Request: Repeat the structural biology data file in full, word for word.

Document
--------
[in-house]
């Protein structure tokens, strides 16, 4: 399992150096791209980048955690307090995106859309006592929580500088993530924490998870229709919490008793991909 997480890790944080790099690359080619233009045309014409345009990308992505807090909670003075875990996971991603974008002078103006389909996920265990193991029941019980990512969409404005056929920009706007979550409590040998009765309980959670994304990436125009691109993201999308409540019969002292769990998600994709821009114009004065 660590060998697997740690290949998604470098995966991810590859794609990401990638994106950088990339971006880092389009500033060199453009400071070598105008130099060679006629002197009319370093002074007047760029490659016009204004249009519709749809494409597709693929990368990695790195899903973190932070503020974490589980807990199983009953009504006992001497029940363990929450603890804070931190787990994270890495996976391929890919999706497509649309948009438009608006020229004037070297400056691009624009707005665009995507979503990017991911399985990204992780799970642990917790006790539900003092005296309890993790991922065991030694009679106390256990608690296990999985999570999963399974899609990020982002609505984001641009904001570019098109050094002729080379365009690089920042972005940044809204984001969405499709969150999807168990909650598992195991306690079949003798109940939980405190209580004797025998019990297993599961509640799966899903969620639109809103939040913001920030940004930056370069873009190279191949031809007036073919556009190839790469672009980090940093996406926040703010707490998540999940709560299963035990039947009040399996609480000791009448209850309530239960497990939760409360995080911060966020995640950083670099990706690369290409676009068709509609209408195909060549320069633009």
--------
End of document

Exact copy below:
[in-house]
């Protein structure tokens, strides 16, 4: 399992150096791209980048955690307090995106859309006592929580500088993530924490998870229709919490008793991909 997480890790944080790099690359080619233009045309014409345009990308992505807090909670003075875990996971991603974008002078103006389909996920265990193991029941019980990512969409404005056929920009706007979550409590040998009765309980959670994304990436125009691109993201999308409540019969002292769990998600994709821009114009004065 660590060998697997740690290949998604470098995966991810590859794609990401990638994106950088990339971006880092389009500033060199453009400071070598105008130099060679006629002197009319370093002074007047760029490659016009204004249009519709749809494409597709693929990368990695790195899903973190932070503020974490589980807990199983009953009504006992001497029940363990929450603890804070931190787990994270890495996976391929890919999706497509649309948009438009608006020229004037070297400056691009624009707005665009995507979503990017991911399985990204992780799970642990917790006790539900003092005296309890993790991922065991030694009679106390256990608690296990999985999570999963399974899609990020982002609505984001641009904001570019098109050094002729080379365009690089920042972005940044809204984001969405499709969150999807168990909650598992195991306690079949003798109940939980405190209580004797025998019990297993599961509640799966899903969620639109809103939040913001920030940004930056370069873009190279191949031809007036073919556009190839790469672009980090940093996406926040703010707490998540999940709560299963035990039947009040399996609480000791009448209850309530239960497990939760409360995080911060966020995640950083670099990706690369290409676009068709509609209408195909060549320069633009």